Your Investment goes belly up... OMG what now! What to do. I have been around the block and I have seen many a company come and go. Sure some of the programs I promote will fold. Infact FX10 Investments prob did just that this week.
But you know. You have to be smart about it. I mean, I have been with them since the start in July last year. I only got in with $238 and probably pulled out about $1500 since I started withdrawing so all up it was a great business! In all respects. I made a heap of profit. You must be a fool to think it will last forever but, the key is to go and use that Money wisely and invest in other platforms. You slowly build you portfolio. Soon you will have a heap of 'play' money that you invest here and there in multiple profit centers.
I will showcase a few more programs in the coming weeks so stay tuned. Here is some tips I can give you when you are doing your due diligence:
1. Pay Attention
Just about anyone can build a website these days. There are a variety of tools available online that enable the creation of a basic website with little effort or money. The fact is, the bad guys know how easy it is to build websites, and they also know that many people pay little attention to details when the prospect of easy money is flashed before their eyes. To take advantage of this confluence of events, scam artists often slap together hastily designed websites, relying on simple math to make a buck. Regardless of how poorly the sites are put together, statistically speaking, it's a numbers game. A certain number of people will visit a given website and, out of that number, a smaller number will take the bait.
To screen out the scammers, pay attention to quality when you're surfing the web, especially when money and investments are involved. Typographical errors, content that doesn't make sense and poor graphic design are signs that a website may not be legitimate.
While Legitimate Sites aren't always perfect, they are usually pretty close. When major financial services firms decided to develop a web presence, a lot of time, talent, and money goes in to helping the company put its best face forward. While some scams sites are so detailed that they mirror legitimate sites, paying attention to quality will help you avoid the worst of the rogue sites.
2. Apply Common Sense
Scam artists understand greed and cater to it by promising to deliver something for nothing. Internet message boards, spam emails and online investment newsletters are three of the most common tools of the criminal trade. If you think you've found a "golden nugget" on an internet message board, or you have been the lucky recipient of an email from a foreign national desperate to give away millions of dollars in exchange for your help (similar to the Nigerian scam), remember that greed makes you gullible.
3. Use the Internet
Not everything you read online is false or misleading. All U.S. companies with more than 500 investors and $10 million assets and all companies listed on major stock exchanges are required to file regular reports with theSecurities and Exchange Commission (SEC).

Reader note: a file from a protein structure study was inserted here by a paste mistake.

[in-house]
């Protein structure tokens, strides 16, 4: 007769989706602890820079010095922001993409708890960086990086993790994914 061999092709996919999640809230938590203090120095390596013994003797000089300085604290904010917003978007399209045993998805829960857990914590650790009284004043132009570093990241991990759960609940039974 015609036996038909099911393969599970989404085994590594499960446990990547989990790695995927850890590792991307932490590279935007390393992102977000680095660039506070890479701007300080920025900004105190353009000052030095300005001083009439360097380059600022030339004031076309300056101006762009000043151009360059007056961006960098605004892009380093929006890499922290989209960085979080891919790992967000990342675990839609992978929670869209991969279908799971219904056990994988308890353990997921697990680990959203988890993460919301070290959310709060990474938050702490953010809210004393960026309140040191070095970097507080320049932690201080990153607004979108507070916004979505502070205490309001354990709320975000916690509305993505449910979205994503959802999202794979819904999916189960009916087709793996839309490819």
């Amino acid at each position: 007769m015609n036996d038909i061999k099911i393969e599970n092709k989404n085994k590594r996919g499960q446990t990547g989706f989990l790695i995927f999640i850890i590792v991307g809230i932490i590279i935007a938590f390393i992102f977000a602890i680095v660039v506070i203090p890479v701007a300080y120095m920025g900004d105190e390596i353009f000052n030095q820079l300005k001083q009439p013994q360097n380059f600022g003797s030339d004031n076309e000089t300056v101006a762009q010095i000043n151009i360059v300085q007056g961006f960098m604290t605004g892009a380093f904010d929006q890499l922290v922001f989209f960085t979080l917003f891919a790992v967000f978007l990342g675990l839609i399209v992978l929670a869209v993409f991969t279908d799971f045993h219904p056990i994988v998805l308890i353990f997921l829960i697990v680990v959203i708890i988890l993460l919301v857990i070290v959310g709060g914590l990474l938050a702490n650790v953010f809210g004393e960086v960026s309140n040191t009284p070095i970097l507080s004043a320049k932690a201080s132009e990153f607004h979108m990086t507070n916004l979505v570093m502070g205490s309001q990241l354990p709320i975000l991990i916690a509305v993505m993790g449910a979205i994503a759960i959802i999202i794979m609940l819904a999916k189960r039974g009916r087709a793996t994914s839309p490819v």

While scandals like those at Enron and WorldCom, among many others, have demonstrated that filing these reports doesn't guarantee legitimacy, a quick check of the SEC'sEdgarwebsite is always a good place to start when researching companies that interest you. At the very least, it verifies the company's existence. While this might sound pretty basic, more than a few scams have made millions of dollars from unsuspecting investors by touting companies that weren't real.(For related reading, see The Biggest Stock Scams Of All Time.)
4. Contact the Regulators
If a company that catches your interest shows up in the Edgar database, your next move is to check with your state securities regulator to see if there have been complaints filed against the company. If the company has been touted by a brokerage firm, something that is often seen in newsletters and email, check with your state regulator and with theFinancial Industry Regulatory Authority (FINRA)to determine whether the brokerage firm has a good disciplinary track record.
5. Conduct Fundamental Research
If the hot company that you found online has passed all of the other screens, it's time to get serious and do some hands-on research. Get copies of the firm's financial statements and analyze them. Research the company's leaders. If the company claims to be the largest supplier of widgets to the world' largest grocery store chain, call the store and find out if the claim is true. Make every effort to learn as much about the company as you possibly can. Of course, if all of this sounds like too much work, buy a mutual fund and delegate the work to the professionals.
I hope this helps a bit. Another great resource I use is in a facebook group I am in. Check it out. Rachel Medina the admin is awesome and we have many a laugh at all the latest scams. Well this is all from me. Enjoy your week people.